Retrieve your spent cases and note the condition of the primer, the shape and characteristics of the firing pin impression left on the primer, take note of any marks or impressions on the case head, and inspect the condition of the rims on cases.
It is a good idea to clearly mark and retain at least one fired factory case from each manufacturer. This will allow you to better compare the condition of the fired brass from your reloads with fired factory brass - without having to rely on your memory.
Now that you have your benchmark, you're ready to look for pressure signs. Keep in mind that there are no absolutes when it comes to pressure signs. There are exceptions to every rule, and some calibers/firearms may exhibit no pressure signs until catastrophic case failure. Often times, something that looks like a pressure sign can be caused by excessive headspace, or by a problem with the firearm. If you suspect excessive pressure, stop firing until you determine what is wrong.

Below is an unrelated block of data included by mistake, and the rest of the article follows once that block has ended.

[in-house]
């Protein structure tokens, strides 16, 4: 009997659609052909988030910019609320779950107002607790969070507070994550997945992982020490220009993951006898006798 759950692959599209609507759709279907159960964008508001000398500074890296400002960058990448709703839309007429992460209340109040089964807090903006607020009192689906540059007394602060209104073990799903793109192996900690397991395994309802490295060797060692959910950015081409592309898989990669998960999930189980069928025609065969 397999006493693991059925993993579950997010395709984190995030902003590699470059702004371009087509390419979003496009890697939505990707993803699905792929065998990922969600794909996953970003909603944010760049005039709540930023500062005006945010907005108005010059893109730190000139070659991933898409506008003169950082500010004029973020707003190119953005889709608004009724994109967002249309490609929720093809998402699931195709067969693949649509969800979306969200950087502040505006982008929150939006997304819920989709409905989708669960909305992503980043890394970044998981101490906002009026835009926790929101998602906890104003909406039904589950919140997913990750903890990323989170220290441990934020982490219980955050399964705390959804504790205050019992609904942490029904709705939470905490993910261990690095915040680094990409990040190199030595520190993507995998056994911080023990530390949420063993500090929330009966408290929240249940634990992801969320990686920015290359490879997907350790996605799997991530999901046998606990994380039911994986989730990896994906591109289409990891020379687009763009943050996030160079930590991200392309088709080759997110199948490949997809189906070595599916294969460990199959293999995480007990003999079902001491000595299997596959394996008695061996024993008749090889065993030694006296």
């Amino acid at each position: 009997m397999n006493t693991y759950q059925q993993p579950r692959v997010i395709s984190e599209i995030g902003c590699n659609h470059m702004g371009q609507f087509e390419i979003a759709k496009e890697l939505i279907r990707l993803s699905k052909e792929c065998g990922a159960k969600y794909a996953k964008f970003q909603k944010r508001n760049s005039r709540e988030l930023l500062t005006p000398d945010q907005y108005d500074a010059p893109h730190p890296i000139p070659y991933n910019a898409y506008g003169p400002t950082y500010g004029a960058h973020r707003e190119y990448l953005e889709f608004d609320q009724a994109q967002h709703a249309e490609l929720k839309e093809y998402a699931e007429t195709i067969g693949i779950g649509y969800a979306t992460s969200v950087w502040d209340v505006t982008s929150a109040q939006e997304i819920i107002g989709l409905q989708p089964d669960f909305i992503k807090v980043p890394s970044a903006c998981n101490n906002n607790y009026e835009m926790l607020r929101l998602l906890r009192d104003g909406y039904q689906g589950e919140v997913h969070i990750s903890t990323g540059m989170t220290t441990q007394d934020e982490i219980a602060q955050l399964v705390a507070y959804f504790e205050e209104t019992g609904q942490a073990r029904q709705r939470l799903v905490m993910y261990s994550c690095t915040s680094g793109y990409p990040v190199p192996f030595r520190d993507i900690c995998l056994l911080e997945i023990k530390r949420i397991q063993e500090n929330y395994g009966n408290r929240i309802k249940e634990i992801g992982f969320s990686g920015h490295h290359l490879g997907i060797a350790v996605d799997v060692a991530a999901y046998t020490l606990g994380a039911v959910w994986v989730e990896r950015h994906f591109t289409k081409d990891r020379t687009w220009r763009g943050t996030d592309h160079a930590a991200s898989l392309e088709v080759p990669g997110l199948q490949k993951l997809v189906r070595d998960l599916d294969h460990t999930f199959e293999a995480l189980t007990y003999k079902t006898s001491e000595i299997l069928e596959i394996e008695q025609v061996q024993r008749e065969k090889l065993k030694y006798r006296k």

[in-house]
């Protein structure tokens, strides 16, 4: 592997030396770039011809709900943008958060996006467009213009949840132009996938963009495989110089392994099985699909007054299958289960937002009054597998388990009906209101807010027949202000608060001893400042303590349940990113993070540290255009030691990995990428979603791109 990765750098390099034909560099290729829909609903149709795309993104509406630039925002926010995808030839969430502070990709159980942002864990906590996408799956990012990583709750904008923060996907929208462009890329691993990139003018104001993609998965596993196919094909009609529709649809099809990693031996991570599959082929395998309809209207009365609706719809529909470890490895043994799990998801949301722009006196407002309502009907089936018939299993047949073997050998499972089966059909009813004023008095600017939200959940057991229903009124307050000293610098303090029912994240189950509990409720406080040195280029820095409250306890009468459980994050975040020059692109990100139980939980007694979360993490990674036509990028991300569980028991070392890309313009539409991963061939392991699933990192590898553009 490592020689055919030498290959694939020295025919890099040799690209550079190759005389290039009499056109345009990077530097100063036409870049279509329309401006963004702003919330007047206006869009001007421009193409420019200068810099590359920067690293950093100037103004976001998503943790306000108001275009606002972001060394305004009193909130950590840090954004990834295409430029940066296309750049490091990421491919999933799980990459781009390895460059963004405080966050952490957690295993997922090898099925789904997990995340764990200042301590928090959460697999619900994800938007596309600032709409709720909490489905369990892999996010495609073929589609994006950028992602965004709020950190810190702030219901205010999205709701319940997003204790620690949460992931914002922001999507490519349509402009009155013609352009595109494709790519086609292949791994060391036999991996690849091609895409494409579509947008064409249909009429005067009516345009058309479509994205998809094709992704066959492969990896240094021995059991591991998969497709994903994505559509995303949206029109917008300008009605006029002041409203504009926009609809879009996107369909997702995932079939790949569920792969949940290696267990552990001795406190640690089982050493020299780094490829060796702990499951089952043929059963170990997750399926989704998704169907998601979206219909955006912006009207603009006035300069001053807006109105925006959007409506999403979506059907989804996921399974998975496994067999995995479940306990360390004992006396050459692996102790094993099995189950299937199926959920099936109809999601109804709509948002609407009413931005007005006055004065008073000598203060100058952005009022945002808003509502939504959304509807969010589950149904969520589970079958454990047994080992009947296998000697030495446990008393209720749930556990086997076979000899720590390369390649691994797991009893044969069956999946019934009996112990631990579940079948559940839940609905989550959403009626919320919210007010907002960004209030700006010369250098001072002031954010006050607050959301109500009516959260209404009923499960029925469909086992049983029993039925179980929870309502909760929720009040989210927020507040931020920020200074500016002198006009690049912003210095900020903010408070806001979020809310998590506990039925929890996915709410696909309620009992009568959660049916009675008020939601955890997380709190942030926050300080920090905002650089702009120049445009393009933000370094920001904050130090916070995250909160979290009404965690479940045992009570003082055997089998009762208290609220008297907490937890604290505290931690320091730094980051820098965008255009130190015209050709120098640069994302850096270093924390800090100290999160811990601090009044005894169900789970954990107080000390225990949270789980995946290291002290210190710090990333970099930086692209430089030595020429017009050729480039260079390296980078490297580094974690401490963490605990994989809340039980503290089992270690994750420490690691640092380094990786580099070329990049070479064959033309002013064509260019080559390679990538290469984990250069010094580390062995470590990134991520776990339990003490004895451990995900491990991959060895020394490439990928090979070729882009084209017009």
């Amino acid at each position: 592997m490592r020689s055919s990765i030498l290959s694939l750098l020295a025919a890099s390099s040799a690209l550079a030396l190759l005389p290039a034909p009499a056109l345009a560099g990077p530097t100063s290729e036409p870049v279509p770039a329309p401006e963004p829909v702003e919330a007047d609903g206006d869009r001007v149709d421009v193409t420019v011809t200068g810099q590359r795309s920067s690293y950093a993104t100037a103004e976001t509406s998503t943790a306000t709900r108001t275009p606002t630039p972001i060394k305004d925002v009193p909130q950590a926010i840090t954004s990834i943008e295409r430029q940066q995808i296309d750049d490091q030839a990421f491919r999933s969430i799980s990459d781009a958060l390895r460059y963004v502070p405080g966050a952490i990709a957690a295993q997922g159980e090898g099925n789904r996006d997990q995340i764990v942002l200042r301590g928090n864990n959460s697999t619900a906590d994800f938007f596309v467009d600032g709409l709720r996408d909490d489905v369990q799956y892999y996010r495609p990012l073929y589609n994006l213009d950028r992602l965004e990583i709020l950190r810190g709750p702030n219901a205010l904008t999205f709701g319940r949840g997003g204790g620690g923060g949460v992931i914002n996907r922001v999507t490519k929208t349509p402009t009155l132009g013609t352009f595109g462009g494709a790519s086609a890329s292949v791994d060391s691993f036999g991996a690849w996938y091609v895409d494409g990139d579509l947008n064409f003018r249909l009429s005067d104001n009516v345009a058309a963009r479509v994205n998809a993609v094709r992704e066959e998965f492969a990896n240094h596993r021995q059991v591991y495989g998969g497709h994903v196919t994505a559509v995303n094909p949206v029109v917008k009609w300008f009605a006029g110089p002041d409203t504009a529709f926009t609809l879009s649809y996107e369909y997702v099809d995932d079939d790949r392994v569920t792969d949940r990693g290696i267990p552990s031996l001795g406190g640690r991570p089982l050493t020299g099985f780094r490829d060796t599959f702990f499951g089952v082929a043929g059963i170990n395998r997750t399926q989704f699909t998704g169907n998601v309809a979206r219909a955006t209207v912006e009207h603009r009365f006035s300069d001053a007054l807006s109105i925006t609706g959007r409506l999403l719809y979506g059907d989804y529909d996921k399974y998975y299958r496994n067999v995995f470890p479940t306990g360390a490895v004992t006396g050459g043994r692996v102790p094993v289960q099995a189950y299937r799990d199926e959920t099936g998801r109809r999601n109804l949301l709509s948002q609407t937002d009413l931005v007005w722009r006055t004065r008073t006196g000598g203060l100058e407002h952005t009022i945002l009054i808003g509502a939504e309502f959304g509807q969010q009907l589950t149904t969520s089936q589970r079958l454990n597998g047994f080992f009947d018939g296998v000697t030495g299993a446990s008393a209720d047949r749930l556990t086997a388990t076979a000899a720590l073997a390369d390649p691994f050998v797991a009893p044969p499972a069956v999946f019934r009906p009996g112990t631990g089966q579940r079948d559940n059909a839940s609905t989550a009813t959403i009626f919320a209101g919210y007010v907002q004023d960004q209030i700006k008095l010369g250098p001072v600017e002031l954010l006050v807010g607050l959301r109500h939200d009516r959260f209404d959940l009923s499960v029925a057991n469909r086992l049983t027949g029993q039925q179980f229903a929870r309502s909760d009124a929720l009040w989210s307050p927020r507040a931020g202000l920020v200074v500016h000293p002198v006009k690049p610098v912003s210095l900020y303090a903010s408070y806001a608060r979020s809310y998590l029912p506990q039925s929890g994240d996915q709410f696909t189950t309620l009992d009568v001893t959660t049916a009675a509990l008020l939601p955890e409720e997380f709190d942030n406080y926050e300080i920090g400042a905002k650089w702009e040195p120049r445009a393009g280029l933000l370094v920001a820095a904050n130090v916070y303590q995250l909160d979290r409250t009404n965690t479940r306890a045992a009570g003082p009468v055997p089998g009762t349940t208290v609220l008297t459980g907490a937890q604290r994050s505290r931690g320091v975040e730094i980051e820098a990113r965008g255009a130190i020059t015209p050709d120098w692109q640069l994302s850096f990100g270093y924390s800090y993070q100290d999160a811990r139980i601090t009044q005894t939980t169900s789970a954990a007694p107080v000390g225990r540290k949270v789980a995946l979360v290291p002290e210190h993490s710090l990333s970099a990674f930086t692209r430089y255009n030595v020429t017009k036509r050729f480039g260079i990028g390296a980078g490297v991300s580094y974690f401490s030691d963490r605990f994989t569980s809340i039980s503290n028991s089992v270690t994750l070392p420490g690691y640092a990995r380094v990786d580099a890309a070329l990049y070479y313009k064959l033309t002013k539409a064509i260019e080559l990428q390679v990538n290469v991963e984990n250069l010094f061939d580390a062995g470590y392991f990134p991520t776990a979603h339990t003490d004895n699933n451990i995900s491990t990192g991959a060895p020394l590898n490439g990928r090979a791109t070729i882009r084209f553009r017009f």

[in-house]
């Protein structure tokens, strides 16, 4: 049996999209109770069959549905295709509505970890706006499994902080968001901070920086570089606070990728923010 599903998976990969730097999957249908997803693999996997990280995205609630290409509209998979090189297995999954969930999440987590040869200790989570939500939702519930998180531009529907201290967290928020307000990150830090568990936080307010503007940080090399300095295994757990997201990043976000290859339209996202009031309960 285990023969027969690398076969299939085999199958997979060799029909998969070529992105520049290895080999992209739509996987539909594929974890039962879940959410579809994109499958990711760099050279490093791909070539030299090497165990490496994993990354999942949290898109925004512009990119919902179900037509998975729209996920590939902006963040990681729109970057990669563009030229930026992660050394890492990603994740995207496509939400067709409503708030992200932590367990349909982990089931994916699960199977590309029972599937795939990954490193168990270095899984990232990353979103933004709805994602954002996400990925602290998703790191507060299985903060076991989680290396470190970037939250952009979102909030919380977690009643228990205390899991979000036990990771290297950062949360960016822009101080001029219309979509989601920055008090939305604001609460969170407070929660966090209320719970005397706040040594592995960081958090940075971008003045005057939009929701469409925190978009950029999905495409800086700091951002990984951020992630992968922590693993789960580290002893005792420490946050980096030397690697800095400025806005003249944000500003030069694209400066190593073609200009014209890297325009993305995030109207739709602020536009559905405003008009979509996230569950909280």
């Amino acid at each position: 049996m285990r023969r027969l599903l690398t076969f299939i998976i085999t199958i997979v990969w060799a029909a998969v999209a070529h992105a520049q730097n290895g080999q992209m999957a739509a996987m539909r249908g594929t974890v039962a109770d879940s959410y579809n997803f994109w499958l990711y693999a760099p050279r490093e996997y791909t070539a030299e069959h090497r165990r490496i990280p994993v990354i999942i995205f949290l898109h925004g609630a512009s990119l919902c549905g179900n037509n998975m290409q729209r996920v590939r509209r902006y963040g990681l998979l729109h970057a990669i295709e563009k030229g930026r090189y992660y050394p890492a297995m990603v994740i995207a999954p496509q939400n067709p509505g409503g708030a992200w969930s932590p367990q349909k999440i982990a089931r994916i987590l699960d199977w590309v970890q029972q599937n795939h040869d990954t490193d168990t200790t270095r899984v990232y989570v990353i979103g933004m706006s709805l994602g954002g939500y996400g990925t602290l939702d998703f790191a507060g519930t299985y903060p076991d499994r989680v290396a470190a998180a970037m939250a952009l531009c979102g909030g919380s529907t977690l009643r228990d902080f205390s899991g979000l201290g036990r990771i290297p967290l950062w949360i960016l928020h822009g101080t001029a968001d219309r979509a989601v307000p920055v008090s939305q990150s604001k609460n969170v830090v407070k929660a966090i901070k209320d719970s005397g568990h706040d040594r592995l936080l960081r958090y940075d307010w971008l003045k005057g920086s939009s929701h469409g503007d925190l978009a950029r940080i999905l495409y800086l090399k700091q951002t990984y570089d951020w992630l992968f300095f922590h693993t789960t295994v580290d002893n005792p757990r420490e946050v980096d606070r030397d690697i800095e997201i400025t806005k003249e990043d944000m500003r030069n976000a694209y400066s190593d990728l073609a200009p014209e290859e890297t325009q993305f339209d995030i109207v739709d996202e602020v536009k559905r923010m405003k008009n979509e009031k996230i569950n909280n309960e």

Keep in mind that there are no absolutes when it comes to pressure signs. There are exceptions to every rule, and some calibers/firearms may exhibit no pressure signs until catastrophic case failure.
Sometimes, the first noticeable indication of a pressure problem with your reloads is excessive recoil. If the bullet weights are similar, and the recoil is noticeably greater with your reloads vs. factory ammo, it is possible that you're pushing the envelope. Keep in mind however, that recoil is the least reliable indicator of over-pressure.
Recoil is subjective, and you may be paying closer attention when firing your reloads, causing them to seem stronger when they're not. Bullet weight contributes more to felt recoil than pressure, so if your reloads have heavier bullets than your benchmark rounds, heavier recoil should be expected. Also, if your benchmark factory rounds were inexpensive 'bulk-pack' handgun ammo (which is often loaded notoriously light), a bit more recoil from your handloads is probably normal.